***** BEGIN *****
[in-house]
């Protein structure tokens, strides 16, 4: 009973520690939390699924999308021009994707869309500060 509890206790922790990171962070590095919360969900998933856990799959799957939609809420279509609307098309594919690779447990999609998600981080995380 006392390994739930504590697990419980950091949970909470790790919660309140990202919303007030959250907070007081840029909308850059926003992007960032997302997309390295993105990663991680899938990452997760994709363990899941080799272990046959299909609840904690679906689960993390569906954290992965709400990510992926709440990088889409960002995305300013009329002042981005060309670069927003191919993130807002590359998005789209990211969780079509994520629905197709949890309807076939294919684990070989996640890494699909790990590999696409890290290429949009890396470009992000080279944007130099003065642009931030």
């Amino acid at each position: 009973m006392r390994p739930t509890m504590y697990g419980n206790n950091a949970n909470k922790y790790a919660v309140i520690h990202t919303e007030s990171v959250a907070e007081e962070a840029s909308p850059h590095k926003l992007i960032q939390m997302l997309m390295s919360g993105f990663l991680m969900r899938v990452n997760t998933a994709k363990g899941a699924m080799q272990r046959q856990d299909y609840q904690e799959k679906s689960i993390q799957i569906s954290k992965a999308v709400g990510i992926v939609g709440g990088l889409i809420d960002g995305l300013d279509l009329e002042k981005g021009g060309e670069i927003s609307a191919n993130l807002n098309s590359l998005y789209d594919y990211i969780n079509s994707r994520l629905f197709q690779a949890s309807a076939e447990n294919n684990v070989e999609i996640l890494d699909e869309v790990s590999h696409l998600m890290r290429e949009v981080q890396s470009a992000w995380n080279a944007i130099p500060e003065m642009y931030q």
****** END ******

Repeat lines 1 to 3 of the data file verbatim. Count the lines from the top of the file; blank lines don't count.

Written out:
[in-house]
């Protein structure tokens, strides 16, 4: 009973520690939390699924999308021009994707869309500060 509890206790922790990171962070590095919360969900998933856990799959799957939609809420279509609307098309594919690779447990999609998600981080995380 006392390994739930504590697990419980950091949970909470790790919660309140990202919303007030959250907070007081840029909308850059926003992007960032997302997309390295993105990663991680899938990452997760994709363990899941080799272990046959299909609840904690679906689960993390569906954290992965709400990510992926709440990088889409960002995305300013009329002042981005060309670069927003191919993130807002590359998005789209990211969780079509994520629905197709949890309807076939294919684990070989996640890494699909790990590999696409890290290429949009890396470009992000080279944007130099003065642009931030």
């Amino acid at each position: 009973m006392r390994p739930t509890m504590y697990g419980n206790n950091a949970n909470k922790y790790a919660v309140i520690h990202t919303e007030s990171v959250a907070e007081e962070a840029s909308p850059h590095k926003l992007i960032q939390m997302l997309m390295s919360g993105f990663l991680m969900r899938v990452n997760t998933a994709k363990g899941a699924m080799q272990r046959q856990d299909y609840q904690e799959k679906s689960i993390q799957i569906s954290k992965a999308v709400g990510i992926v939609g709440g990088l889409i809420d960002g995305l300013d279509l009329e002042k981005g021009g060309e670069i927003s609307a191919n993130l807002n098309s590359l998005y789209d594919y990211i969780n079509s994707r994520l629905f197709q690779a949890s309807a076939e447990n294919n684990v070989e999609i996640l890494d699909e869309v790990s590999h696409l998600m890290r290429e949009v981080q890396s470009a992000w995380n080279a944007i130099p500060e003065m642009y931030q």